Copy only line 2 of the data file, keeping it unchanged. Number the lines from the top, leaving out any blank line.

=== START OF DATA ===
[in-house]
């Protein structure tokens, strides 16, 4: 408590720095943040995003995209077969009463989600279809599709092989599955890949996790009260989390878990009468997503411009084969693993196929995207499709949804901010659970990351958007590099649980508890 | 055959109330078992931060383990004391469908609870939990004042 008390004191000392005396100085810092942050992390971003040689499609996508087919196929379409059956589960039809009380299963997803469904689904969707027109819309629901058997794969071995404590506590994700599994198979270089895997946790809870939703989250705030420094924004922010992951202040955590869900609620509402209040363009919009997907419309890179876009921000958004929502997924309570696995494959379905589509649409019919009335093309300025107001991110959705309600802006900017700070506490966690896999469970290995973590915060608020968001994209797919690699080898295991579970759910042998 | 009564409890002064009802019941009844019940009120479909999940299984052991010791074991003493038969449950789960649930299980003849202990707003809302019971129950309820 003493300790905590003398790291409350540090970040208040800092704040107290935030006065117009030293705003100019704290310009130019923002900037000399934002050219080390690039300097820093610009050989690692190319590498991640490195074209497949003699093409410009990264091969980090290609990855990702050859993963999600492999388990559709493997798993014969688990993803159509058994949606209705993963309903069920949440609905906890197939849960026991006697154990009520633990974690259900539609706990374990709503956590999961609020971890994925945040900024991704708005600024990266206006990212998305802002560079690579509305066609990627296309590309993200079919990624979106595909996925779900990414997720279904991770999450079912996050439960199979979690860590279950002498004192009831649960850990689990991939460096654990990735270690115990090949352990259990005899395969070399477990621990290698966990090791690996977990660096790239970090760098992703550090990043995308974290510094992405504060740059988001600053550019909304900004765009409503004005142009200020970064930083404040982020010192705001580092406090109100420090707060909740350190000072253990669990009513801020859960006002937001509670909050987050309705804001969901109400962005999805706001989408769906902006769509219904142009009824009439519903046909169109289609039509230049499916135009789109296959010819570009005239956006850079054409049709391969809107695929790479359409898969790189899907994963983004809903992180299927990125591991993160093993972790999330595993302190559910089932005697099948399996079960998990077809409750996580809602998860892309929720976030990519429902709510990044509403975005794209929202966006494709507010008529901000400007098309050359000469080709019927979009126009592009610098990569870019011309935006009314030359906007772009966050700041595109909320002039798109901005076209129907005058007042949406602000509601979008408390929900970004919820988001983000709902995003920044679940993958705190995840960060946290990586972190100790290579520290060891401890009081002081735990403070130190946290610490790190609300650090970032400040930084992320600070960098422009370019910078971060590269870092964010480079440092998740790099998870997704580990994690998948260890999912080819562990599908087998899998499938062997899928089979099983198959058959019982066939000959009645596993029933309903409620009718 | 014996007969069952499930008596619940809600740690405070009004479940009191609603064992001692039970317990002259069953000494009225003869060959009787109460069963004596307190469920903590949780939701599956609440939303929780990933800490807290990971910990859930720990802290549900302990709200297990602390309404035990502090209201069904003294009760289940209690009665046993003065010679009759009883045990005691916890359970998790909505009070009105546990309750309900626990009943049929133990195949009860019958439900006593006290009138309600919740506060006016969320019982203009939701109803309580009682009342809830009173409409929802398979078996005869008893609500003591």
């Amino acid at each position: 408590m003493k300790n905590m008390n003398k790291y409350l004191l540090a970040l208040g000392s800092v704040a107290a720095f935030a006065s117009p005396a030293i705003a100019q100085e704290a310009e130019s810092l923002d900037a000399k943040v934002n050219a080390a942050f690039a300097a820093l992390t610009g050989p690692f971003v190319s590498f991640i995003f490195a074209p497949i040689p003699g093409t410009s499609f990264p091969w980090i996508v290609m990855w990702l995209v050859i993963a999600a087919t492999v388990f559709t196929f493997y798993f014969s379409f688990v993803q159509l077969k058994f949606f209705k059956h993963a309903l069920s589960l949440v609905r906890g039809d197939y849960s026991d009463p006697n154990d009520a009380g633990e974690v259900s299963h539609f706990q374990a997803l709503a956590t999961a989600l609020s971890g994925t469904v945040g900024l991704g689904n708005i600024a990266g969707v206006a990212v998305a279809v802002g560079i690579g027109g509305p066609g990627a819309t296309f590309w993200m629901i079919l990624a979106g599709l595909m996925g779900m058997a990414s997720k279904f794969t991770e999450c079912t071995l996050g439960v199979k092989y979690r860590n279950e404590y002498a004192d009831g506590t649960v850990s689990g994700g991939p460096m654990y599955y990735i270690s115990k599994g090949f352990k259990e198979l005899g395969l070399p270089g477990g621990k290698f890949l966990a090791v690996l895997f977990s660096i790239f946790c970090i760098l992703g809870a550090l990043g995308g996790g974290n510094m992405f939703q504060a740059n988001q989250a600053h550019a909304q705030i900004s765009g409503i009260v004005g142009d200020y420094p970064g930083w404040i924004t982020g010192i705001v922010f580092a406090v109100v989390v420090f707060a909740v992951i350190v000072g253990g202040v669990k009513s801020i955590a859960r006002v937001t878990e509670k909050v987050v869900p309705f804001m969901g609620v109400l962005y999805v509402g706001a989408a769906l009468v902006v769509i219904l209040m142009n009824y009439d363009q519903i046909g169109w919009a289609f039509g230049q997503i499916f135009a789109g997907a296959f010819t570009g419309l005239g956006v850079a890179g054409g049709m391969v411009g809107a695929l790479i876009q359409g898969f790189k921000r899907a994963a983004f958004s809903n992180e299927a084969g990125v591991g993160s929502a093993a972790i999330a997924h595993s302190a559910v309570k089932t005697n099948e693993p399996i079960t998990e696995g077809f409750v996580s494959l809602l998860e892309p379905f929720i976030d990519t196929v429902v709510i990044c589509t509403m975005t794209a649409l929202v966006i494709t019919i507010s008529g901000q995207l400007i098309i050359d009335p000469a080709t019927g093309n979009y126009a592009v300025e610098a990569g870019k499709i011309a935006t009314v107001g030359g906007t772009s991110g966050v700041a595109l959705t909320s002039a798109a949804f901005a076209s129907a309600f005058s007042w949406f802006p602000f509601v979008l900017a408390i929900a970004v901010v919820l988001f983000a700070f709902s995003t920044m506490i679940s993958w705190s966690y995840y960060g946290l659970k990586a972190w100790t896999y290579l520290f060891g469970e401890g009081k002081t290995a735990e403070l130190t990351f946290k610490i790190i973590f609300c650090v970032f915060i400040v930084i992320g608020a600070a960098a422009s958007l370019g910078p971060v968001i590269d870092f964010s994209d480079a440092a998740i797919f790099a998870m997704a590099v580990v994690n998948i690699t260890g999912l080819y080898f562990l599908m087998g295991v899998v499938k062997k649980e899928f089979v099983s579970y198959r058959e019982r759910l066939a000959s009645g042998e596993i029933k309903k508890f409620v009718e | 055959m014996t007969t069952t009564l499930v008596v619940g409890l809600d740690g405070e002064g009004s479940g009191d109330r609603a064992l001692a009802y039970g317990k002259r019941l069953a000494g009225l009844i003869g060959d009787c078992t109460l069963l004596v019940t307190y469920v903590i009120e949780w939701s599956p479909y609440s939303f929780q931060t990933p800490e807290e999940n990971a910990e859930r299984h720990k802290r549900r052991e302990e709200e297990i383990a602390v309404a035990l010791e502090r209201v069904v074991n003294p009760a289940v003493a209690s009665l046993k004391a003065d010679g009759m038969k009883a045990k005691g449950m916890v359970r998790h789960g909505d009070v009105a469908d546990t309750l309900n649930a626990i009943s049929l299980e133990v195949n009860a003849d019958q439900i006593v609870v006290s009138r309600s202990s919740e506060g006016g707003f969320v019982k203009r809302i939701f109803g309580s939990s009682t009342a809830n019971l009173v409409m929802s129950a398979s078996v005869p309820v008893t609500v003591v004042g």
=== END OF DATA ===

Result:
């Protein structure tokens, strides 16, 4: 408590720095943040995003995209077969009463989600279809599709092989599955890949996790009260989390878990009468997503411009084969693993196929995207499709949804901010659970990351958007590099649980508890 | 055959109330078992931060383990004391469908609870939990004042 008390004191000392005396100085810092942050992390971003040689499609996508087919196929379409059956589960039809009380299963997803469904689904969707027109819309629901058997794969071995404590506590994700599994198979270089895997946790809870939703989250705030420094924004922010992951202040955590869900609620509402209040363009919009997907419309890179876009921000958004929502997924309570696995494959379905589509649409019919009335093309300025107001991110959705309600802006900017700070506490966690896999469970290995973590915060608020968001994209797919690699080898295991579970759910042998 | 009564409890002064009802019941009844019940009120479909999940299984052991010791074991003493038969449950789960649930299980003849202990707003809302019971129950309820 003493300790905590003398790291409350540090970040208040800092704040107290935030006065117009030293705003100019704290310009130019923002900037000399934002050219080390690039300097820093610009050989690692190319590498991640490195074209497949003699093409410009990264091969980090290609990855990702050859993963999600492999388990559709493997798993014969688990993803159509058994949606209705993963309903069920949440609905906890197939849960026991006697154990009520633990974690259900539609706990374990709503956590999961609020971890994925945040900024991704708005600024990266206006990212998305802002560079690579509305066609990627296309590309993200079919990624979106595909996925779900990414997720279904991770999450079912996050439960199979979690860590279950002498004192009831649960850990689990991939460096654990990735270690115990090949352990259990005899395969070399477990621990290698966990090791690996977990660096790239970090760098992703550090990043995308974290510094992405504060740059988001600053550019909304900004765009409503004005142009200020970064930083404040982020010192705001580092406090109100420090707060909740350190000072253990669990009513801020859960006002937001509670909050987050309705804001969901109400962005999805706001989408769906902006769509219904142009009824009439519903046909169109289609039509230049499916135009789109296959010819570009005239956006850079054409049709391969809107695929790479359409898969790189899907994963983004809903992180299927990125591991993160093993972790999330595993302190559910089932005697099948399996079960998990077809409750996580809602998860892309929720976030990519429902709510990044509403975005794209929202966006494709507010008529901000400007098309050359000469080709019927979009126009592009610098990569870019011309935006009314030359906007772009966050700041595109909320002039798109901005076209129907005058007042949406602000509601979008408390929900970004919820988001983000709902995003920044679940993958705190995840960060946290990586972190100790290579520290060891401890009081002081735990403070130190946290610490790190609300650090970032400040930084992320600070960098422009370019910078971060590269870092964010480079440092998740790099998870997704580990994690998948260890999912080819562990599908087998899998499938062997899928089979099983198959058959019982066939000959009645596993029933309903409620009718 | 014996007969069952499930008596619940809600740690405070009004479940009191609603064992001692039970317990002259069953000494009225003869060959009787109460069963004596307190469920903590949780939701599956609440939303929780990933800490807290990971910990859930720990802290549900302990709200297990602390309404035990502090209201069904003294009760289940209690009665046993003065010679009759009883045990005691916890359970998790909505009070009105546990309750309900626990009943049929133990195949009860019958439900006593006290009138309600919740506060006016969320019982203009939701109803309580009682009342809830009173409409929802398979078996005869008893609500003591």